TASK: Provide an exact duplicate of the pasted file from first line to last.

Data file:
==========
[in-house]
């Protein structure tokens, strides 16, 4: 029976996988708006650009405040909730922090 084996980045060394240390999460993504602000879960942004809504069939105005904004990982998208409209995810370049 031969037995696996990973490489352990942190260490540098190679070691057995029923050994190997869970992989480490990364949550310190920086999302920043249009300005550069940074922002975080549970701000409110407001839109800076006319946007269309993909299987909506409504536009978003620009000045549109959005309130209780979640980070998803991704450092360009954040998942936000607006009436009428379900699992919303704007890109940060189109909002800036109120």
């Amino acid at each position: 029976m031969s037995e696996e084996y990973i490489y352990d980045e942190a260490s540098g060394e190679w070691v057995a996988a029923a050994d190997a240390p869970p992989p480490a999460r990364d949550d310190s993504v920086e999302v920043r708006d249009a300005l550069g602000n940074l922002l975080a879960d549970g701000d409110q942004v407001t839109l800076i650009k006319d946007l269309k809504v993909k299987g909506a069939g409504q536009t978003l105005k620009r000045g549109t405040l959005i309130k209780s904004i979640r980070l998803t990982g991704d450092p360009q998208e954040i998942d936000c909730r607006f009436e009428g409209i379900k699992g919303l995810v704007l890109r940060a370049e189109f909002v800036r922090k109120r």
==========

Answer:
[in-house]
């Protein structure tokens, strides 16, 4: 029976996988708006650009405040909730922090 084996980045060394240390999460993504602000879960942004809504069939105005904004990982998208409209995810370049 031969037995696996990973490489352990942190260490540098190679070691057995029923050994190997869970992989480490990364949550310190920086999302920043249009300005550069940074922002975080549970701000409110407001839109800076006319946007269309993909299987909506409504536009978003620009000045549109959005309130209780979640980070998803991704450092360009954040998942936000607006009436009428379900699992919303704007890109940060189109909002800036109120």
């Amino acid at each position: 029976m031969s037995e696996e084996y990973i490489y352990d980045e942190a260490s540098g060394e190679w070691v057995a996988a029923a050994d190997a240390p869970p992989p480490a999460r990364d949550d310190s993504v920086e999302v920043r708006d249009a300005l550069g602000n940074l922002l975080a879960d549970g701000d409110q942004v407001t839109l800076i650009k006319d946007l269309k809504v993909k299987g909506a069939g409504q536009t978003l105005k620009r000045g549109t405040l959005i309130k209780s904004i979640r980070l998803t990982g991704d450092p360009q998208e954040i998942d936000c909730r607006f009436e009428g409209i379900k699992g919303l995810v704007l890109r940060a370049e189109f909002v800036r922090k109120r």